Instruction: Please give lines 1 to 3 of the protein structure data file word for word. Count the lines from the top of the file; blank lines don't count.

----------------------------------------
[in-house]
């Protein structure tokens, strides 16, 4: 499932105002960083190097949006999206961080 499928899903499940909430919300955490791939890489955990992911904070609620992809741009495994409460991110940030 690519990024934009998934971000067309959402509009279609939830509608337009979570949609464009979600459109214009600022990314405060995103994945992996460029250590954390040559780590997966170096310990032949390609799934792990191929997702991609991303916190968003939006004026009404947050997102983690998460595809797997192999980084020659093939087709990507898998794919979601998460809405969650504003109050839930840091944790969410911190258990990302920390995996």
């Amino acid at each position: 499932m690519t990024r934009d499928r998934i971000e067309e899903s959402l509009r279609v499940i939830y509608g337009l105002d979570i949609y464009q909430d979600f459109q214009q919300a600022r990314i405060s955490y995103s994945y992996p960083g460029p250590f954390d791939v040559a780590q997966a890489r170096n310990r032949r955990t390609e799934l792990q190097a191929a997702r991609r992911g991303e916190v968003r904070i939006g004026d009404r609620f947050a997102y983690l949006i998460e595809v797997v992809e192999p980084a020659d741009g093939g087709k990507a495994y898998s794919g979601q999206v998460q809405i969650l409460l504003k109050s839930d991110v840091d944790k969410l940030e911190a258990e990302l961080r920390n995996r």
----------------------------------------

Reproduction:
[in-house]
């Protein structure tokens, strides 16, 4: 499932105002960083190097949006999206961080 499928899903499940909430919300955490791939890489955990992911904070609620992809741009495994409460991110940030 690519990024934009998934971000067309959402509009279609939830509608337009979570949609464009979600459109214009600022990314405060995103994945992996460029250590954390040559780590997966170096310990032949390609799934792990191929997702991609991303916190968003939006004026009404947050997102983690998460595809797997192999980084020659093939087709990507898998794919979601998460809405969650504003109050839930840091944790969410911190258990990302920390995996």
């Amino acid at each position: 499932m690519t990024r934009d499928r998934i971000e067309e899903s959402l509009r279609v499940i939830y509608g337009l105002d979570i949609y464009q909430d979600f459109q214009q919300a600022r990314i405060s955490y995103s994945y992996p960083g460029p250590f954390d791939v040559a780590q997966a890489r170096n310990r032949r955990t390609e799934l792990q190097a191929a997702r991609r992911g991303e916190v968003r904070i939006g004026d009404r609620f947050a997102y983690l949006i998460e595809v797997v992809e192999p980084a020659d741009g093939g087709k990507a495994y898998s794919g979601q999206v998460q809405i969650l409460l504003k109050s839930d991110v840091d944790k969410l940030e911190a258990e990302l961080r920390n995996r």